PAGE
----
The goal of our Hindu pilgrimage is almost in sight: an ice stalagmite. A holy one, mind you. I flop down on an ice-cold stone and vigorously rub my feet that have turned blue and lost all feeling after I climbed stone steps without number in subzero temperatures. Barefoot, that is.
Dozens of pilgrims walk past me, undisturbed by the elements. Many of them have hiked the entire 8.7 miles in bare feet. In rain, in mud, in freezing temperatures, from 8800 feet to 13.000 feet in Kashmir’s Himalayas. I’m not sure it’s because they can’t afford shoes or because walking barefoot to the sacred Amarnath Cave gains them points for their karma.
Hiking to the Amarnath Cave in Kashmir
This morning I joined thousands of Hindu pilgrims toiling up and down trampled paths that wind through mountains void of forests and home Himalayan glaciers. Despite the cold and the wet, slippery ground they went at a brisk pace.
They smiled, sang, chanted and shouted, “Bom-bom-boley!” or “Jai-boley!” It is some sort of spiritual greeting whose meaning remains a mystery to me. Others went up on a donkey or were carried by four men on some kind of litter. The most affluent pilgrims remained invisible; they were helicoptered to the holy cave.
Before we were allowed to set foot on the Amarnath pilgrim’s path, we underwent security checks with metal detectors, a body search and a thorough search of their daypacks. The Amarnath Cave is considered one of the – if not thé – most important shrines in India. However, since this Hindu sanctuary is located in the Muslim territory of Kashmir, soldiers stand all along the trail, guarding the pilgrims.
Shiva’s Reincarnation Theory
According to legend it was at the Amarnath Cave that Lord Shiva, one of India’s most revered gods, recounted the reincarnation theory to his consort Parvati. He did this on a night with a full moon and in order to reinforce this story, each year an ice pillar grows in this cave. The ice pillar reaching its maximum height during the full moon in the month of Sharavan (July/August).
The ice stalagmite stands for male creative energy or the phallus, generally used as a symbol of Lord Shiva. The cave is a symbol of Parvati, representing the womb of the universe.
All in all enough reason for the site to grow into a place of pilgrimage. From all over India, but also from abroad, hundreds of thousands of Hindus flock to Kashmir for this Hindu pilgrimage. Fortunately for me, the organization allows non-Hindus to participate as well.
When I arrived, the August moon was waning and the peak season had passed. Nevertheless, I hiked the trail with some 2,000 pilgrims, which may sound like a claustrophobic experience. It wasn’t, and that had everything to do with the exuberant ambiance.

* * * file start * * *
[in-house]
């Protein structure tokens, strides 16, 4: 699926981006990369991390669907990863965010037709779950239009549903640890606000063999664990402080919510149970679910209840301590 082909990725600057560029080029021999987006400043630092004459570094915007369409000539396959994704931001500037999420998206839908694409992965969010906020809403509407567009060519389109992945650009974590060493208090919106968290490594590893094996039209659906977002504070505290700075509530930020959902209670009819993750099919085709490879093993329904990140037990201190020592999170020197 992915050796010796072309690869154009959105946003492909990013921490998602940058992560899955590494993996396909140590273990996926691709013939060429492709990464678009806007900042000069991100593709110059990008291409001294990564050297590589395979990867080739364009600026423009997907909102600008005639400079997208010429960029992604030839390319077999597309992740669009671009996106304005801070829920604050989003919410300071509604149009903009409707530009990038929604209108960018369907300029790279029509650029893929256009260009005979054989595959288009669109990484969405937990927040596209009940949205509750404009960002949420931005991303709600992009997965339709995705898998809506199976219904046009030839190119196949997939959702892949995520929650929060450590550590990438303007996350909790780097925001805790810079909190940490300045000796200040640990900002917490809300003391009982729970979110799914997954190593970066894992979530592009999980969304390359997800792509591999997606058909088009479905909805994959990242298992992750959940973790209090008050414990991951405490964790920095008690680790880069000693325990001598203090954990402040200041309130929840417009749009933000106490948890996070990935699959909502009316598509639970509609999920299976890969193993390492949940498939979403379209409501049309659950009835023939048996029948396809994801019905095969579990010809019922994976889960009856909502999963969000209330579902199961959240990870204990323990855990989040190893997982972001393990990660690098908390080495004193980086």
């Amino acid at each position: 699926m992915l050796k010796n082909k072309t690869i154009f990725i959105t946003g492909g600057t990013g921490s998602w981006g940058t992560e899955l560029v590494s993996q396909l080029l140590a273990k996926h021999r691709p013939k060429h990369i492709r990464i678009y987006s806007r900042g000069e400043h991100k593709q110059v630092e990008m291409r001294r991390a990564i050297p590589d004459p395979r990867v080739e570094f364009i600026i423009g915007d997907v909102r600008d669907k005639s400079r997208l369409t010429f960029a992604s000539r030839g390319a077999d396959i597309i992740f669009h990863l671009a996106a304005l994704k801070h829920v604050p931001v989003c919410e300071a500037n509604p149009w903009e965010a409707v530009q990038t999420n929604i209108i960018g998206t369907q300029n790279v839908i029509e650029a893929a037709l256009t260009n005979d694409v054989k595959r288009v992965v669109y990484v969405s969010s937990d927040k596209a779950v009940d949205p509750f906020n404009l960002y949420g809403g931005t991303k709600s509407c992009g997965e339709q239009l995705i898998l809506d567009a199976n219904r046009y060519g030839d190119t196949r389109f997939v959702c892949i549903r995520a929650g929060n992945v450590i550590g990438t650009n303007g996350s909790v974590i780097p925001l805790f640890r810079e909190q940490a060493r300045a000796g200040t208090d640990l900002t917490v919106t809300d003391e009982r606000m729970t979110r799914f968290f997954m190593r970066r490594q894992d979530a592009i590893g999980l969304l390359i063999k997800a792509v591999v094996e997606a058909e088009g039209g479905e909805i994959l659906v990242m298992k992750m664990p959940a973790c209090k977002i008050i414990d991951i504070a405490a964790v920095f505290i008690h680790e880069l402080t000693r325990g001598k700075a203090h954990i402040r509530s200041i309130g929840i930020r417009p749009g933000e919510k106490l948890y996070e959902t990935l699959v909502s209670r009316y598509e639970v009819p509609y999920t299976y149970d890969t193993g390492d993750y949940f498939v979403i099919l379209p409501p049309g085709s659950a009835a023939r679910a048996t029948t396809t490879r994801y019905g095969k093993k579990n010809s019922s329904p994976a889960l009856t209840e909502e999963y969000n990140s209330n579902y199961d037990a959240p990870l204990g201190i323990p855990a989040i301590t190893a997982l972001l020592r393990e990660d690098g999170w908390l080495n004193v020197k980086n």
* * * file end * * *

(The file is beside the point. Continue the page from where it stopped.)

Joining the Hindu Pilgrimage
I joined the pilgrims in their enthusiasm and responded to their holy greetings with just as much fervor. I chatted with them at the stalls along the path where free food was provided. Curries, vegetable chapattis with curd and piping-hot milk-tea warmed our chilled bodies and re-energized us for the next stage in seemingly never-ending ascents and descents.
The trail reached a valley cluttered with food stalls, accommodation tents and merchants selling all kinds of religious paraphernalia. I was convinced I had reached my destination. I hadn’t. At the far end of the valley loomed a long series of steps, 500 feet up. Somewhere on those stairs was the entrance to the sanctuary, where I had to leave my shoes behind and continue barefoot – as is custom for all Hindu sacred places. Had I ever been this cold?
The Final Destination
As I am rubbing my feet I smile at the pilgrims who announce their presence to the gods by ringing large bells and calling out once more, “Bom-bom-boley!” At last I find the strength to join them. The temple radiates religious ardor from every nook and cranny, an overwhelming setting of colors and decorations, flowers, pictures, burning incense, chatting and shouting pilgrims. The lingam – the chunk of ice, protected by an iron fence – seems only a futile element within the whole exercise. I have reached our first goal for today and now face the second: 8.7 miles back.
- The cave lies 90 miles east of Srinagar, Kashmir’s capital.
- The short hike, from Baltal up to the Amarnath Cave, is 8.7 miles (one way). The long version starts in Pahalgam and covers 29 miles (one way). You either walk back the same day or rent a tent in the glacier valley of the cave (for the equivalent of a dollar). Don’t expect comfort or the place to be clean, this is really roughing it. Of course, you can also bring your own camping gear.
- This website provides actual information on dates and aspects such as a mandatory registration.
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